U.N. Report Says Sustainable Product Markets Growing Rapidly

Wed Nov 17, 2010 7:00am GMT

GENEVA Nov 17 (Reuters) – Markets for sustainable products, such as those with the Fairtrade label, have expanded rapidly over the past five years and are growing much faster than those for conventional goods, a U.N.-backed report said on Wednesday.

* Growth in sustainable products outpaces conventional goods

* Sales of certified sustainable coffee more than quintupled in the period to 392,347 tonnes in 2009 — representing more than 8 percent of global coffee exports and 17 percent of global production — from 73,602 tonnes in 2004;

* Sustainable cocoa sales more than tripled to 46,896 tonnes in 2008 — 1.2 percent of global sales — from 13,473 tonnes in 2003.  >>Read Full Story<<


Study Singles Out Fair Trade Coffee for Focus on People, Premium and More

22 November 2010

In a recently published study, Fairtrade stood out for its people approach and unique financial tools. The report by Netwerk Bewust Verbruiken (NBV), a Belgian consumer interest organization, compares Fairtrade and two other ethical labels for coffee.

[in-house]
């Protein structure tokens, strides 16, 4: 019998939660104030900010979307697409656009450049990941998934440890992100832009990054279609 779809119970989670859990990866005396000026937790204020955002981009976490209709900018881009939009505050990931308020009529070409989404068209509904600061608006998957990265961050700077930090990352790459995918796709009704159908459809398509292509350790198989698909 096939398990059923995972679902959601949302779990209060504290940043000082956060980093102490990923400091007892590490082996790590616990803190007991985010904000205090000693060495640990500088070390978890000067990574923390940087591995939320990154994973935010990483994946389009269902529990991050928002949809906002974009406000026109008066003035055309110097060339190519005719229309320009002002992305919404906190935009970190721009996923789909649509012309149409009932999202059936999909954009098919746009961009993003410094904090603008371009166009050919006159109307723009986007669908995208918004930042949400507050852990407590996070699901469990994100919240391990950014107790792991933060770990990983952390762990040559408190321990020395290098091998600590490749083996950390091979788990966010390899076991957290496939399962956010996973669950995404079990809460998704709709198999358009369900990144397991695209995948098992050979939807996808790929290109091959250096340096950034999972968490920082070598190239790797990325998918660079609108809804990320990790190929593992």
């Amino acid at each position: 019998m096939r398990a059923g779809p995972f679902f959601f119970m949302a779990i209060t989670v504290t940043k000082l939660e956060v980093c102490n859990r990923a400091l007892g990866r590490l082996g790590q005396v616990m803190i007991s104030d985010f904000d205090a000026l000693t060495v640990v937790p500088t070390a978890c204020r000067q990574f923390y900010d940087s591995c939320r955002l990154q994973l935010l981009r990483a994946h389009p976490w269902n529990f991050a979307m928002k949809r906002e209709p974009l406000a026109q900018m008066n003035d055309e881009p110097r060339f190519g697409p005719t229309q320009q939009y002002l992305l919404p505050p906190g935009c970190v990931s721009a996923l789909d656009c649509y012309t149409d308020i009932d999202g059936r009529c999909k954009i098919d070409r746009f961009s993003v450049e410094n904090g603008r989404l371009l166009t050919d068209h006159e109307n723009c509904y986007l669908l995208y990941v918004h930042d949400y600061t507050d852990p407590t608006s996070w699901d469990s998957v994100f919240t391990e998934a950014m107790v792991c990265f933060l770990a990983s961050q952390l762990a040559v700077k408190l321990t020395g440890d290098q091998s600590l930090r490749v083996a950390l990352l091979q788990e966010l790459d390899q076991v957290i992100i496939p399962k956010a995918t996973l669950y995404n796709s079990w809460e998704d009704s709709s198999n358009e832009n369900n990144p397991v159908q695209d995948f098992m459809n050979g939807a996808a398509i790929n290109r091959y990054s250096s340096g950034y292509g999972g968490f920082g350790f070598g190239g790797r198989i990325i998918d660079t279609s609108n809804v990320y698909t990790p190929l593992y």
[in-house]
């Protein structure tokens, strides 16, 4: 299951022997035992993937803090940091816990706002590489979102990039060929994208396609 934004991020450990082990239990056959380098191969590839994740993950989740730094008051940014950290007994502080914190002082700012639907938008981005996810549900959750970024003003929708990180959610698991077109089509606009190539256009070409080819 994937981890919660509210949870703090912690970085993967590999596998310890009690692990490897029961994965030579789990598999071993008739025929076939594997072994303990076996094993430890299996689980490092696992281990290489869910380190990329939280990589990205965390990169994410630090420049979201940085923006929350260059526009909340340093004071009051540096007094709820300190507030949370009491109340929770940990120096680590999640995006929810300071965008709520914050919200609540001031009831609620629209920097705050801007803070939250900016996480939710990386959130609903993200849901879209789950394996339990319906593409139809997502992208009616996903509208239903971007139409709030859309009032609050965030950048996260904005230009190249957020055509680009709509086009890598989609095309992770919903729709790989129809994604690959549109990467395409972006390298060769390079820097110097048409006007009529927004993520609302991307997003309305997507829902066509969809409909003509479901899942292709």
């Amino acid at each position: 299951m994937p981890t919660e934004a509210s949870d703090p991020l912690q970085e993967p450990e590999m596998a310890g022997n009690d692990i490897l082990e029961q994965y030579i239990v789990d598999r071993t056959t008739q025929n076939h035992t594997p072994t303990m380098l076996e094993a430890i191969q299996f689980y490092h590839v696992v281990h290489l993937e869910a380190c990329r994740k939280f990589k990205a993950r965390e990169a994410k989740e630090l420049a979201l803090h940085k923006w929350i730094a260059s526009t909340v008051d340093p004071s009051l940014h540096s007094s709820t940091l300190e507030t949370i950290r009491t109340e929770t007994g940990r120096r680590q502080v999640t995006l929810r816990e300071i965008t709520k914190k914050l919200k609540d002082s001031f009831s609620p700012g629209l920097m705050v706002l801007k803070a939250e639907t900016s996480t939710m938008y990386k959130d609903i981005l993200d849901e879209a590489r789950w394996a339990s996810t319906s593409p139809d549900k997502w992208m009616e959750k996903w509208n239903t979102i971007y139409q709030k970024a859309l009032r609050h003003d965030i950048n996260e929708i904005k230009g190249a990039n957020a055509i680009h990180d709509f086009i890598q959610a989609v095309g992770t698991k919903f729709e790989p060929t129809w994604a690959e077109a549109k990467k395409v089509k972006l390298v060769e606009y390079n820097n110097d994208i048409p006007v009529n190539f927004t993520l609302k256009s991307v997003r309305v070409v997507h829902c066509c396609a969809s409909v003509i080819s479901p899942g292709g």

“Fairtrade views everything from the producers’ point of view, Rainforest Alliance looks at the relationship between producer and environment and UTZ CERTIFIED pays particular attention to the end product and the production stages,” the study states.

The three labels each have different origins, resulting in very different approaches. Fairtrade aims to support small farmers to improve their lives and take more control over their future.

The biggest differences are found in the economic criteria. Fairtrade is the only label that provides a minimum price that aims to cover the average costs of sustainable production. In addition, upon producers’ request, buyers must provide up to 60 percent of the contract value in pre-financing. Furthermore, there is an established Fairtrade Premium, a sum of money above the agreed upon price that producers can invest in community projects.

Fairtrade standards are also unique in insisting on the establishment of cooperative farmers’ organizations, which provide farmers with greater leverage in negotiations and involvement in the trade process.

In regards to sustainably produced coffee, the NBV reports that all three labels meet the strictest standards regarding inspection, traceability and transparency.  >> Read Full Story Here